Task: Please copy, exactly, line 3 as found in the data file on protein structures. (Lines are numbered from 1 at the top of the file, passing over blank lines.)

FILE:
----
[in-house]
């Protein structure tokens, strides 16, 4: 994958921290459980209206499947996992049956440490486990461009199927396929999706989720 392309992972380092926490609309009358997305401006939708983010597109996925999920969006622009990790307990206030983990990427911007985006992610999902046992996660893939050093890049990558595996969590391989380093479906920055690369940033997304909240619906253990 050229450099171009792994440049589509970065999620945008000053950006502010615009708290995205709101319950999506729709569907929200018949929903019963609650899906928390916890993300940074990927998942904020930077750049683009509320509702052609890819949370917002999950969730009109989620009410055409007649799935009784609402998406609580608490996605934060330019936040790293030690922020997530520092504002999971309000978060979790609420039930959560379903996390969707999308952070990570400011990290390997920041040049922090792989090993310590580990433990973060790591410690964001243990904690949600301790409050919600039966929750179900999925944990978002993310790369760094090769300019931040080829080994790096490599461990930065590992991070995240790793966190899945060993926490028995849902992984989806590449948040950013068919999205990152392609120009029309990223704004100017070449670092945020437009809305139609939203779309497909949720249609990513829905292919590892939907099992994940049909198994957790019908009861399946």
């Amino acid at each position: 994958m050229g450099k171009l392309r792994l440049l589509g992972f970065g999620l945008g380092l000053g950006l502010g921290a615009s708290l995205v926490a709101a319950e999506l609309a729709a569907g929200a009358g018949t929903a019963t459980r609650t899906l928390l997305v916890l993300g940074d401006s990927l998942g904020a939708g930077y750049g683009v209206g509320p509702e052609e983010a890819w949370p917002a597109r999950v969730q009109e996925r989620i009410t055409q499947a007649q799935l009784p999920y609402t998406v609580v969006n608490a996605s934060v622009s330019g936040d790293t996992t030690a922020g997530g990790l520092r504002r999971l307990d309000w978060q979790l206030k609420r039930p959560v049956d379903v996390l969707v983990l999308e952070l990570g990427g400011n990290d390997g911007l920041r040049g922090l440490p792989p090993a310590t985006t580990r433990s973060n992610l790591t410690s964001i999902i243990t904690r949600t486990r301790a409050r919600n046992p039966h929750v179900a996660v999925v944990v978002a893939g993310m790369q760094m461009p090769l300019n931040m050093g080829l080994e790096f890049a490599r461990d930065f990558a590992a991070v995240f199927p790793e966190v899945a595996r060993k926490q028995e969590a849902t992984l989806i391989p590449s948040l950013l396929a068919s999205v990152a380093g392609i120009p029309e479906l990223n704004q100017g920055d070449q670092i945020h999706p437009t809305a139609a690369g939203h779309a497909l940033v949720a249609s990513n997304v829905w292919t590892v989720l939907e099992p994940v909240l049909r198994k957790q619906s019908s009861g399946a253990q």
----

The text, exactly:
């Amino acid at each position: 994958m050229g450099k171009l392309r792994l440049l589509g992972f970065g999620l945008g380092l000053g950006l502010g921290a615009s708290l995205v926490a709101a319950e999506l609309a729709a569907g929200a009358g018949t929903a019963t459980r609650t899906l928390l997305v916890l993300g940074d401006s990927l998942g904020a939708g930077y750049g683009v209206g509320p509702e052609e983010a890819w949370p917002a597109r999950v969730q009109e996925r989620i009410t055409q499947a007649q799935l009784p999920y609402t998406v609580v969006n608490a996605s934060v622009s330019g936040d790293t996992t030690a922020g997530g990790l520092r504002r999971l307990d309000w978060q979790l206030k609420r039930p959560v049956d379903v996390l969707v983990l999308e952070l990570g990427g400011n990290d390997g911007l920041r040049g922090l440490p792989p090993a310590t985006t580990r433990s973060n992610l790591t410690s964001i999902i243990t904690r949600t486990r301790a409050r919600n046992p039966h929750v179900a996660v999925v944990v978002a893939g993310m790369q760094m461009p090769l300019n931040m050093g080829l080994e790096f890049a490599r461990d930065f990558a590992a991070v995240f199927p790793e966190v899945a595996r060993k926490q028995e969590a849902t992984l989806i391989p590449s948040l950013l396929a068919s999205v990152a380093g392609i120009p029309e479906l990223n704004q100017g920055d070449q670092i945020h999706p437009t809305a139609a690369g939203h779309a497909l940033v949720a249609s990513n997304v829905w292919t590892v989720l939907e099992p994940v909240l049909r198994k957790q619906s019908s009861g399946a253990q």